Background: Nevirapine is a nonnucleoside reverse transcriptase antiretroviral agent. Among HIV-infected individuals, rare instances (<1%) of serious cutaneous and hepatic toxicity have been reported. Because of its favorable pharmacokinetic profile, non-HIV-infected individuals have received nevirapine-containing postexposure prophylaxis (PEP).
Objective: To describe the clinical features of cutaneous and hepatic toxicity that occurred when nevirapine was administered to non-HIV-infected individuals.
Methods: Reports of nevirapine-associated cutaneous or hepatic toxicity occurring among non-HIV-infected individuals were obtained from the US Food and Drug Administration's adverse event reporting system, the pharmaceutic manufacturer, occupational health programs in Chicago, physicians, and case reports. The Eastern Cooperative Oncology Group (ECOG) scoring system was used to grade toxicity.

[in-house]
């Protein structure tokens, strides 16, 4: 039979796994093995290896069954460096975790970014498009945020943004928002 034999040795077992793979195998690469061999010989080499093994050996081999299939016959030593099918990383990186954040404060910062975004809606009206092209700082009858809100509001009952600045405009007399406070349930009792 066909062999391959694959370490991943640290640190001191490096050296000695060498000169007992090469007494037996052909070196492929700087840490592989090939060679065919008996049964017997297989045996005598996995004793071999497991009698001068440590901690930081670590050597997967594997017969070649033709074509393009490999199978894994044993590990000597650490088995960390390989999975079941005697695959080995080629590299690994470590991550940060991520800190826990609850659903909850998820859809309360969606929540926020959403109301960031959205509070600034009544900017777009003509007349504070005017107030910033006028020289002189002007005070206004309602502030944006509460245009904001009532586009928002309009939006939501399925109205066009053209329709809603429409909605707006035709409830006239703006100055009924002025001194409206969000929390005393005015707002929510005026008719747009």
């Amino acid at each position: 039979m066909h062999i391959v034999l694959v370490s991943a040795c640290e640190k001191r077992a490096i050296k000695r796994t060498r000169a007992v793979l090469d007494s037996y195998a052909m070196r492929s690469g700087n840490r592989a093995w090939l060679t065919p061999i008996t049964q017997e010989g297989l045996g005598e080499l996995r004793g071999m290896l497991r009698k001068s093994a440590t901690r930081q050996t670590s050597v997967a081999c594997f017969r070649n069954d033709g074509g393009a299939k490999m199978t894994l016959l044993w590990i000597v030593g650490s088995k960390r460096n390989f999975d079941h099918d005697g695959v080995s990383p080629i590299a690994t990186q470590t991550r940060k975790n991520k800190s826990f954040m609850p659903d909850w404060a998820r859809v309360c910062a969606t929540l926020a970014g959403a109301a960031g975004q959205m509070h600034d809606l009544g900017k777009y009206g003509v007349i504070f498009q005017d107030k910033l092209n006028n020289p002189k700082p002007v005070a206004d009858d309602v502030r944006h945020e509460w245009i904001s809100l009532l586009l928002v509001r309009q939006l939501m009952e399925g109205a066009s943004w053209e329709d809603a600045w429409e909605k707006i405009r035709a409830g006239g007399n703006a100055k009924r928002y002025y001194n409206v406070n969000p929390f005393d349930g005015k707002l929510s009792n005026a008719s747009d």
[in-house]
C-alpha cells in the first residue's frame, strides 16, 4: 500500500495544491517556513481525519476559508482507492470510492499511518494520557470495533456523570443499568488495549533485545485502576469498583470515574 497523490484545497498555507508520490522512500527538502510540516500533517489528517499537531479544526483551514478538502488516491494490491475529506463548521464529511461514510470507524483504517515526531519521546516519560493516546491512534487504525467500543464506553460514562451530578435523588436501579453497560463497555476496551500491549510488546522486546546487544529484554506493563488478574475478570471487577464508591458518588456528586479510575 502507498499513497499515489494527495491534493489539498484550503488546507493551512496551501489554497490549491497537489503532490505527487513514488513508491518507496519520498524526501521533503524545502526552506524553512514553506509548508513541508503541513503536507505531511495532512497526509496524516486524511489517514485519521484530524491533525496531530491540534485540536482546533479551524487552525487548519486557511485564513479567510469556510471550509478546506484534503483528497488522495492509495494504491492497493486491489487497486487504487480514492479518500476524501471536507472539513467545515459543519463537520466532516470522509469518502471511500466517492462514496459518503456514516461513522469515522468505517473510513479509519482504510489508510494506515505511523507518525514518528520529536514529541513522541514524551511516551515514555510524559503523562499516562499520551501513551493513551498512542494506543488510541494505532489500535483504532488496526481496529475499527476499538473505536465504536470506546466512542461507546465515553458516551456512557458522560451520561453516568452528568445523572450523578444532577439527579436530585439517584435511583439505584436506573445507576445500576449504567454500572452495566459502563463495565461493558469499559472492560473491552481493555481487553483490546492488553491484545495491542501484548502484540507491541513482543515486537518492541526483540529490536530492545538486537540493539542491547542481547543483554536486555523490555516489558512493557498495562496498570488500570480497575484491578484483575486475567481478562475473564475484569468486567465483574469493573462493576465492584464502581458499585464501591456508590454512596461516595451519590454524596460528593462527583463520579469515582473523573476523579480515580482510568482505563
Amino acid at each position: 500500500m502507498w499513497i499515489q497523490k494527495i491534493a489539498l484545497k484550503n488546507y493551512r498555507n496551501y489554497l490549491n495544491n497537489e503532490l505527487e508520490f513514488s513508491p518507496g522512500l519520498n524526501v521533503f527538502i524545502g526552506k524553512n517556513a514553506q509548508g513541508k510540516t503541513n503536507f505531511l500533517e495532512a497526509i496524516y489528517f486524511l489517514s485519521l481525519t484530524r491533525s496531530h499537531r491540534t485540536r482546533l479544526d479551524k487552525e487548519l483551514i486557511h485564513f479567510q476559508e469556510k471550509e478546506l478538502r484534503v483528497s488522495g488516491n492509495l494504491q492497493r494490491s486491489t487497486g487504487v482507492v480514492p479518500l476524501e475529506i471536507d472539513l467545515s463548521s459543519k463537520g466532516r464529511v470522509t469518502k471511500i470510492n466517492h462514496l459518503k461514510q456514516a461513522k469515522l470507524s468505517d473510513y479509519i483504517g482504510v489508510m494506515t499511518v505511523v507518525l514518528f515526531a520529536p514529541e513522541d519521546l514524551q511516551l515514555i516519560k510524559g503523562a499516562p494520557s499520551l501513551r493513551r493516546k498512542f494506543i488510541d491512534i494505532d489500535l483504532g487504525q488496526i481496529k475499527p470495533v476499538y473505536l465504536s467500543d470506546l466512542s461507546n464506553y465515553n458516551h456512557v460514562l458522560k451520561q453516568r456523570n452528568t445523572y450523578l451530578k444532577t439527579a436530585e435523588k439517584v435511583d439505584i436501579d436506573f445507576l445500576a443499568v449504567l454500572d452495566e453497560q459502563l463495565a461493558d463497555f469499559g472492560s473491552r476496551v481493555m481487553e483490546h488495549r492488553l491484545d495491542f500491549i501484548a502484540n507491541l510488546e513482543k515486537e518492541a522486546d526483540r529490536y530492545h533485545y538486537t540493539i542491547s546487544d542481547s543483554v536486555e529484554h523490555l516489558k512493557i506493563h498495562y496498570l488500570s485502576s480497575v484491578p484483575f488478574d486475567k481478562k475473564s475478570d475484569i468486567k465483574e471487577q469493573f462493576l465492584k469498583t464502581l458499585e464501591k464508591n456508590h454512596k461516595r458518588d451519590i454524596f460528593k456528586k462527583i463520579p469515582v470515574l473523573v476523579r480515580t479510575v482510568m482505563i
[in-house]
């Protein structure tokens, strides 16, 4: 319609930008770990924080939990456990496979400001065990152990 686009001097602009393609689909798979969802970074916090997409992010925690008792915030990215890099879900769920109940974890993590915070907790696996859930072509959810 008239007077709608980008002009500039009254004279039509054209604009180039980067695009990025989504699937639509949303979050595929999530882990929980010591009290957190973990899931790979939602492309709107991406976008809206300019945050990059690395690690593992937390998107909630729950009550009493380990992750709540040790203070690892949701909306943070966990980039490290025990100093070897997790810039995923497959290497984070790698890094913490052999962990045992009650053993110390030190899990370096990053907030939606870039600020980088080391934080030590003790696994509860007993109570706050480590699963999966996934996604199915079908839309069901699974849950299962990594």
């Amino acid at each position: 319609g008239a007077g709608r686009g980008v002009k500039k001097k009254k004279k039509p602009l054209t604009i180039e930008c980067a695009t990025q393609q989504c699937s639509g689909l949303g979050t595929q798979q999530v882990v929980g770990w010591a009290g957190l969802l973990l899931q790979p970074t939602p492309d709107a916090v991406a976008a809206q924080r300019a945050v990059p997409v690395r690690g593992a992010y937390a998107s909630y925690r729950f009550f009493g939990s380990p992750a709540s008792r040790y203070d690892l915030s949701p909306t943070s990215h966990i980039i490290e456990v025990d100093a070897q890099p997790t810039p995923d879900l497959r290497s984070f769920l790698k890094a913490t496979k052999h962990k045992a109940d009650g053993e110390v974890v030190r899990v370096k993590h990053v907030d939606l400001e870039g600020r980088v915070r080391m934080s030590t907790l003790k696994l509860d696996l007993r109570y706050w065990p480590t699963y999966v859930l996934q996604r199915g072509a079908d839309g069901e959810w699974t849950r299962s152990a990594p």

Results: Twelve non-HIV-infected individuals developed severe cutaneous toxicity, including 3 with Stevens-Johnson syndrome, after 7 to 12 days of nevirapine-containing PEP regimens. Thirty non-HIV-infected individuals developed hepatotoxicity after 8 to 35 days of single-agent nevirapine (n = 8) or a nevirapine-containing PEP regimen (n = 22). Findings included ECOG grade 3 or 4 hepatotoxicity (n = 14), fevers (n = 11), skin rashes (n = 8), eosinophilia (n = 6), and fulminant hepatic necrosis requiring an orthotopic liver transplant (n = 1). Rates of severe hepatotoxicity (grade 3 or 4) in non-HIV-infected individuals ranged from 10% (4/41) to 62% (5/8). Liver biopsy material from 2 individuals was consistent with a hypersensitivity syndrome.
Conclusions: Serious hepatic and cutaneous toxicities can occur in non-HIV-infected individuals who receive short-term nevirapine therapy. The rate of severe hepatotoxicity appears to be greater in non-HIV-infected individuals than in HIV-infected persons and may be associated with higher CD4 counts. The use of PEP regimens containing nevirapine should be discouraged.